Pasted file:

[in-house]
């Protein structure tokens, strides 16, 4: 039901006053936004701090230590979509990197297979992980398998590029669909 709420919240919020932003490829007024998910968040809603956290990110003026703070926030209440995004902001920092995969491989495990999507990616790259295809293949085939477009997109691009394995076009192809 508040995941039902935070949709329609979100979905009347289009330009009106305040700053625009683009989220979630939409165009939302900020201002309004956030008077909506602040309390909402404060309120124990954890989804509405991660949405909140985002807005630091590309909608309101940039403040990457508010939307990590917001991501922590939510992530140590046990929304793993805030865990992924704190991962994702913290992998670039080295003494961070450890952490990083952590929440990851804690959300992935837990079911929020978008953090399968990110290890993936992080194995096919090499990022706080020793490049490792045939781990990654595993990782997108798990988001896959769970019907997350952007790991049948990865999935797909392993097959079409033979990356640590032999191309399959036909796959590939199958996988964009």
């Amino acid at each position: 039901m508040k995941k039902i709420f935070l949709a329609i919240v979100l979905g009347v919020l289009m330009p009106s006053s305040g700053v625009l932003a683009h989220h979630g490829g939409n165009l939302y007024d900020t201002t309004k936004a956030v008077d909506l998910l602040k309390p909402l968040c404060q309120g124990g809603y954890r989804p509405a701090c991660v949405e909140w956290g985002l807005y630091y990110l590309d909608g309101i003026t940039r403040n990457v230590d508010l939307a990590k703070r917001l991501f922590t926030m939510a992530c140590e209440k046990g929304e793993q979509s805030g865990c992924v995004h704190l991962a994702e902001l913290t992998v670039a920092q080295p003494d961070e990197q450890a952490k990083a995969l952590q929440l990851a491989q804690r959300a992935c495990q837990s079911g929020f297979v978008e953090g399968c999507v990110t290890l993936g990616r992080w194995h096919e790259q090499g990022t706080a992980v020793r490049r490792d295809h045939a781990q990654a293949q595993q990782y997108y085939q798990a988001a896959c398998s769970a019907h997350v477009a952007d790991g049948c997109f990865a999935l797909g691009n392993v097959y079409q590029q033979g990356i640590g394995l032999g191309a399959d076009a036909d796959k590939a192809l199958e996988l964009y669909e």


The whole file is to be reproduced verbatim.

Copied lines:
[in-house]
């Protein structure tokens, strides 16, 4: 039901006053936004701090230590979509990197297979992980398998590029669909 709420919240919020932003490829007024998910968040809603956290990110003026703070926030209440995004902001920092995969491989495990999507990616790259295809293949085939477009997109691009394995076009192809 508040995941039902935070949709329609979100979905009347289009330009009106305040700053625009683009989220979630939409165009939302900020201002309004956030008077909506602040309390909402404060309120124990954890989804509405991660949405909140985002807005630091590309909608309101940039403040990457508010939307990590917001991501922590939510992530140590046990929304793993805030865990992924704190991962994702913290992998670039080295003494961070450890952490990083952590929440990851804690959300992935837990079911929020978008953090399968990110290890993936992080194995096919090499990022706080020793490049490792045939781990990654595993990782997108798990988001896959769970019907997350952007790991049948990865999935797909392993097959079409033979990356640590032999191309399959036909796959590939199958996988964009």
């Amino acid at each position: 039901m508040k995941k039902i709420f935070l949709a329609i919240v979100l979905g009347v919020l289009m330009p009106s006053s305040g700053v625009l932003a683009h989220h979630g490829g939409n165009l939302y007024d900020t201002t309004k936004a956030v008077d909506l998910l602040k309390p909402l968040c404060q309120g124990g809603y954890r989804p509405a701090c991660v949405e909140w956290g985002l807005y630091y990110l590309d909608g309101i003026t940039r403040n990457v230590d508010l939307a990590k703070r917001l991501f922590t926030m939510a992530c140590e209440k046990g929304e793993q979509s805030g865990c992924v995004h704190l991962a994702e902001l913290t992998v670039a920092q080295p003494d961070e990197q450890a952490k990083a995969l952590q929440l990851a491989q804690r959300a992935c495990q837990s079911g929020f297979v978008e953090g399968c999507v990110t290890l993936g990616r992080w194995h096919e790259q090499g990022t706080a992980v020793r490049r490792d295809h045939a781990q990654a293949q595993q990782y997108y085939q798990a988001a896959c398998s769970a019907h997350v477009a952007d790991g049948c997109f990865a999935l797909g691009n392993v097959y079409q590029q033979g990356i640590g394995l032999g191309a399959d076009a036909d796959k590939a192809l199958e996988l964009y669909e």